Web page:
ISA-West seeks paper, panel and roundtable submissions related to all areas of international studies and world politics. Particularly welcome are submissions related to our 2013 conference theme, Disruptions in World Politics: Policy Challenges, Normative Responses.
The twenty-first century has brought with is disruptions of many kinds, some of which challenge core assumptions of our thinking about the world. These disruptions are such that the assumptions we had previously about the system no longer hold true. Some of these disruptions stem from the rise of new agents in the international system. Individuals, private groups, and non-state actors play a large and growing role in the international system. As such, states are as likely to be fighting non-state actors as they are other states or conventional rebel movements. Other disruptions stem from the ever-growing ties between states, so that economic or financial woes within one state quickly spread, creating regional or even global crises. Connections between people also disrupt politics, as demonstrated by the visible role of social media in the Arab Spring.
Other types of disruptions are less social than technological or environmental. The American use of robotic weapons has fueled a similar drive by other states and non-state actors, with 78 states now using or manufacturing such weapons. Technological innovation is not without consequences of other kinds, as the global struggle for development and higher standards of living put pressure on our environment, and the threat of both long-term climate change and sudden-onset severe weather events casts an ominous shadow over the horizon of the future.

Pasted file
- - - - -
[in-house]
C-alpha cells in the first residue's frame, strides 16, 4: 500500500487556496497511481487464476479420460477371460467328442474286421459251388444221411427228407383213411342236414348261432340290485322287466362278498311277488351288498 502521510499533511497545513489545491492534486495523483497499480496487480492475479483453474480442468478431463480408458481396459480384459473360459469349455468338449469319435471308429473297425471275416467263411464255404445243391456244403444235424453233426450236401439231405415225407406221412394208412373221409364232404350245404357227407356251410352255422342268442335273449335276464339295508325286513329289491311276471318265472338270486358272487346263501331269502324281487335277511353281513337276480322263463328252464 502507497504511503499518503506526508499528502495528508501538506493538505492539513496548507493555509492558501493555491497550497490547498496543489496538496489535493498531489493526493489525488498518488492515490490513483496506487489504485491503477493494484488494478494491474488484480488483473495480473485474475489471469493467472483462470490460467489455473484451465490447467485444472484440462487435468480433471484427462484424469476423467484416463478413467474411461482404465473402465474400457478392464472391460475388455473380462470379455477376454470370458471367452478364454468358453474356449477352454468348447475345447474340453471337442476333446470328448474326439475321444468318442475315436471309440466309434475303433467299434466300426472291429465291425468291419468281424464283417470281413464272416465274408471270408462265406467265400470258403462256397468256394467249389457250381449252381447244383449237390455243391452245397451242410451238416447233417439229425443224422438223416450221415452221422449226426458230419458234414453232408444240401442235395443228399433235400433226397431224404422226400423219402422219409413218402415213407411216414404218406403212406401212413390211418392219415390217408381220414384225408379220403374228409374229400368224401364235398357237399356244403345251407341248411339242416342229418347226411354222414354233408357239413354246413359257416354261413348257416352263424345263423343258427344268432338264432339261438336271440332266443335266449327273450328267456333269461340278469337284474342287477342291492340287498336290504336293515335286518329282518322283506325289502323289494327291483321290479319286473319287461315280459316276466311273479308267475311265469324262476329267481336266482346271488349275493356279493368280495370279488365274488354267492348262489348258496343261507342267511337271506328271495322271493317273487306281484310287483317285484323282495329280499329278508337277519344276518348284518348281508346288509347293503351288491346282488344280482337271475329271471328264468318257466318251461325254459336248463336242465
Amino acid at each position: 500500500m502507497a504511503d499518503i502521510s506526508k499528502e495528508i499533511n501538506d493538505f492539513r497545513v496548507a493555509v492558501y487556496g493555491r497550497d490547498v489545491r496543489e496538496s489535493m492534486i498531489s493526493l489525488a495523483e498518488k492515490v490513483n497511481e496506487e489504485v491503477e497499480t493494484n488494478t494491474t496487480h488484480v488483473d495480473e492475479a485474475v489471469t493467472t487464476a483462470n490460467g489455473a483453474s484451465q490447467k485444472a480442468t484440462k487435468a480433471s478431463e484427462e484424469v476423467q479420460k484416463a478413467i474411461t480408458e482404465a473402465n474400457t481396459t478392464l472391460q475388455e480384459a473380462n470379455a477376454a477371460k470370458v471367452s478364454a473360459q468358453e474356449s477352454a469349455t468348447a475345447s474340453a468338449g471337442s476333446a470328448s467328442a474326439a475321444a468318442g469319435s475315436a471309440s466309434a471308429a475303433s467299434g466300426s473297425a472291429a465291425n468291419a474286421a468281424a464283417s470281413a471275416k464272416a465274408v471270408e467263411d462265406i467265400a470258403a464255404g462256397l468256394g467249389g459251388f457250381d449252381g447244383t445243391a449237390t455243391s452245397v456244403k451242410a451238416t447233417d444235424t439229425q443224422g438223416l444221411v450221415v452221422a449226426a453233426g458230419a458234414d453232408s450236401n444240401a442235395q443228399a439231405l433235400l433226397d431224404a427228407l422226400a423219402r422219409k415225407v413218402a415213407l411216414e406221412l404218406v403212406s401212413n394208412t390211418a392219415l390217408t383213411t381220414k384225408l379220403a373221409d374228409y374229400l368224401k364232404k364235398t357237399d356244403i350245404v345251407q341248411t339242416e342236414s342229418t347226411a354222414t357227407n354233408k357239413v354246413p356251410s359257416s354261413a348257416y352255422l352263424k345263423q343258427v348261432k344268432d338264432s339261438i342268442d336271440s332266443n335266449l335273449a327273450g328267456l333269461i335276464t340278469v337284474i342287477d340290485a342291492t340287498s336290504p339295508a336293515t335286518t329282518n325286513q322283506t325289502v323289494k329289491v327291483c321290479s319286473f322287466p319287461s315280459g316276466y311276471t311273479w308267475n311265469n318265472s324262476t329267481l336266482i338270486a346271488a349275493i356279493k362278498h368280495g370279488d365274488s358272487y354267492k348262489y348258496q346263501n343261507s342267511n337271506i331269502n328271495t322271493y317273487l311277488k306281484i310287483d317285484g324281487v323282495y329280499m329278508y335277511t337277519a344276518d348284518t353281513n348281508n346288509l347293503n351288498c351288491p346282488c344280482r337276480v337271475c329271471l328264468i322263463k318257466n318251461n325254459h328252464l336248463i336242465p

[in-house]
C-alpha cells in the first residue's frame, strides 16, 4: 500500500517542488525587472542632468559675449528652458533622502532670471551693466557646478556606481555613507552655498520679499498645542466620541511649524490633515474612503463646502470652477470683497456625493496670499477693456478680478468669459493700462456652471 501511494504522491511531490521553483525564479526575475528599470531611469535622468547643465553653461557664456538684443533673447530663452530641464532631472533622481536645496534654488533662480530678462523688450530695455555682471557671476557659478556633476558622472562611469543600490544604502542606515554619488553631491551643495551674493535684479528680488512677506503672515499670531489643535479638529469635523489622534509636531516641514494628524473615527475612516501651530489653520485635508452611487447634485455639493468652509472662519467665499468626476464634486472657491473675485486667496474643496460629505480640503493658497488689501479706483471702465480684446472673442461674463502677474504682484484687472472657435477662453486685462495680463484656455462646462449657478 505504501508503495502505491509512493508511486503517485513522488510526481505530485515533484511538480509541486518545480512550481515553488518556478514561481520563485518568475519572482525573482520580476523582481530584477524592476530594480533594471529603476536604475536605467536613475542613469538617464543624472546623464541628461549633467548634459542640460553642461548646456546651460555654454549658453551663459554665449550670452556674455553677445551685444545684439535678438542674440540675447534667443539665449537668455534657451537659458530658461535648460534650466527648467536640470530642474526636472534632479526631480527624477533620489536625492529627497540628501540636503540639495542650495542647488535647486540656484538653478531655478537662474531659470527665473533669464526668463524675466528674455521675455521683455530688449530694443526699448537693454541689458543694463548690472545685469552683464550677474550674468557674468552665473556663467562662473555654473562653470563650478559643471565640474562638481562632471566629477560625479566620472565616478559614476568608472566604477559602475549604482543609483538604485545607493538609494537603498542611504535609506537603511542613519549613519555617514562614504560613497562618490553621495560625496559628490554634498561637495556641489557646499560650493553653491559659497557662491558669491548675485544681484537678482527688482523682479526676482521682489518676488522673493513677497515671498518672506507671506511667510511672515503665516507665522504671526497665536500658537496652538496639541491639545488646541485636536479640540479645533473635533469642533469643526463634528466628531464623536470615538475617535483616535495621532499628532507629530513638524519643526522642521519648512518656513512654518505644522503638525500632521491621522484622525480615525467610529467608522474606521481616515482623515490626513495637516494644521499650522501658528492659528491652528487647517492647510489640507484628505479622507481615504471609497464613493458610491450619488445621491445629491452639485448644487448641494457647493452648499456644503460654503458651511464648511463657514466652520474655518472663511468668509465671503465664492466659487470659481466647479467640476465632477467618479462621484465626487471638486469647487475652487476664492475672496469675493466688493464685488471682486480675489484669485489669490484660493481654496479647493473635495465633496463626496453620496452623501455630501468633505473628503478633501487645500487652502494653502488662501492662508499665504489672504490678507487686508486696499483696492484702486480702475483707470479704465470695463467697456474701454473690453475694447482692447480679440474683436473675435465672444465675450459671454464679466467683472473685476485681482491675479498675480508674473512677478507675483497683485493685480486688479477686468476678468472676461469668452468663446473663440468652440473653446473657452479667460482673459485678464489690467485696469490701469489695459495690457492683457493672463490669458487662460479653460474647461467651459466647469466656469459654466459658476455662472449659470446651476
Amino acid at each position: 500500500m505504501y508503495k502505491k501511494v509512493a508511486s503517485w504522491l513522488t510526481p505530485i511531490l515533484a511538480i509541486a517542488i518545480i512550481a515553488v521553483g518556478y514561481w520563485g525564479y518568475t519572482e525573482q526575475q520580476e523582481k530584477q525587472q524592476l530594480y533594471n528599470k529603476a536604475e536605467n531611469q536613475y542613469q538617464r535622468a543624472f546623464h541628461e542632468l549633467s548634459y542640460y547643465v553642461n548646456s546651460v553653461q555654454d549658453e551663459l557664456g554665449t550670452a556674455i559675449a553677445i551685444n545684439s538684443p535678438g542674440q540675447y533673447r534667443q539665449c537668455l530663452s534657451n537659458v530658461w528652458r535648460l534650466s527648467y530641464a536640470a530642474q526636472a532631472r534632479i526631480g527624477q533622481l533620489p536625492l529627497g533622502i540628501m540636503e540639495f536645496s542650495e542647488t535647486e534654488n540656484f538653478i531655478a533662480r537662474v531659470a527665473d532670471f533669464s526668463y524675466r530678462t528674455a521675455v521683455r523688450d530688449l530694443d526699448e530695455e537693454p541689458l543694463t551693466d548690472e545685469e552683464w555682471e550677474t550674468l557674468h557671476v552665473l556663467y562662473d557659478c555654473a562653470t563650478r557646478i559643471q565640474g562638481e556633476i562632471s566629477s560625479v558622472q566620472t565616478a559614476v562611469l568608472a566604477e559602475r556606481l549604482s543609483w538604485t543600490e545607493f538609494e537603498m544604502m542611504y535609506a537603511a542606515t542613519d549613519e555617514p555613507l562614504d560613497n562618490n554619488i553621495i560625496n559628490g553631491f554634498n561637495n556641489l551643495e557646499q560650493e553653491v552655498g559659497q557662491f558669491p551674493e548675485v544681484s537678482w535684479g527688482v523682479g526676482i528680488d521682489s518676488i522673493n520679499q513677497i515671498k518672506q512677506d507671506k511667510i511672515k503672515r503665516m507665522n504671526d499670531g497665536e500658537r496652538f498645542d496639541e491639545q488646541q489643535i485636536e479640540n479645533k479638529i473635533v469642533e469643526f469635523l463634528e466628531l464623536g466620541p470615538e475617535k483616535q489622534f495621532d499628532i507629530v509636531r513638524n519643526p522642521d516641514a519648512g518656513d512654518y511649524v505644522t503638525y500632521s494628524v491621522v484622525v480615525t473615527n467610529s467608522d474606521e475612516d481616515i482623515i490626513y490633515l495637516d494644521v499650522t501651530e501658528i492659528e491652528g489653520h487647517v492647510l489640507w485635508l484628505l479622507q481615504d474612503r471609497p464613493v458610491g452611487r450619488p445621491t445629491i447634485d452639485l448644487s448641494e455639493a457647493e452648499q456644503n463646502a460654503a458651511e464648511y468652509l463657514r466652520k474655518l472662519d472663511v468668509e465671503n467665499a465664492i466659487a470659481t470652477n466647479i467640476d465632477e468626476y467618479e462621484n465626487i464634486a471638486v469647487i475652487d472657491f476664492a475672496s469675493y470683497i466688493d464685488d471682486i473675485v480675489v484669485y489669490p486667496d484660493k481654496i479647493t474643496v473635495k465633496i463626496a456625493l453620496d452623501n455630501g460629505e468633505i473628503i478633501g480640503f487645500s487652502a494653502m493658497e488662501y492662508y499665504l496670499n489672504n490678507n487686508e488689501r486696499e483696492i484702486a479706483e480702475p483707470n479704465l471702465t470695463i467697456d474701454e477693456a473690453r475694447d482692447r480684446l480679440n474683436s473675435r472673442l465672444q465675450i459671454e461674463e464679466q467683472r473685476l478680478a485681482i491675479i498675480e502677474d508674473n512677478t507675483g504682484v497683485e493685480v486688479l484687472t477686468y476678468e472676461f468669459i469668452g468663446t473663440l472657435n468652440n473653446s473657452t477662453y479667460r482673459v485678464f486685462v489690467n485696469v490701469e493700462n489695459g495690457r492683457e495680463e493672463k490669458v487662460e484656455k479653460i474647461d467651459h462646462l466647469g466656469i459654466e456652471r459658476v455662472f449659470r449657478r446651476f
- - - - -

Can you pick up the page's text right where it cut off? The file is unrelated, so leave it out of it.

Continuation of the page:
A dangerous dimension of contemporary world politics is the potential for manipulation of the language of disruption for the purpose of evading existing legal or normative constraints. This tactic is deployed by many states around the world, even many that are considered democratic, for the purpose of taking extraordinary measures to deal with a local or global threat.
In policy circles, these disruptions may create unprecedented challenges that must be met with, in many cases, fewer resources. In academic communities, disruptions call into question many long-held assumptions about the role of the state in the international system and the promise of progress toward a better future for those sharing the planet. While disruptions may create anxiety and fear over the break with the familiar past, they may also create opportunities for those who have been disadvantaged by the status quo.
We invite submissions of papers and panels that explore the questions and difficulties raised by the disruptions of the twenty-first century.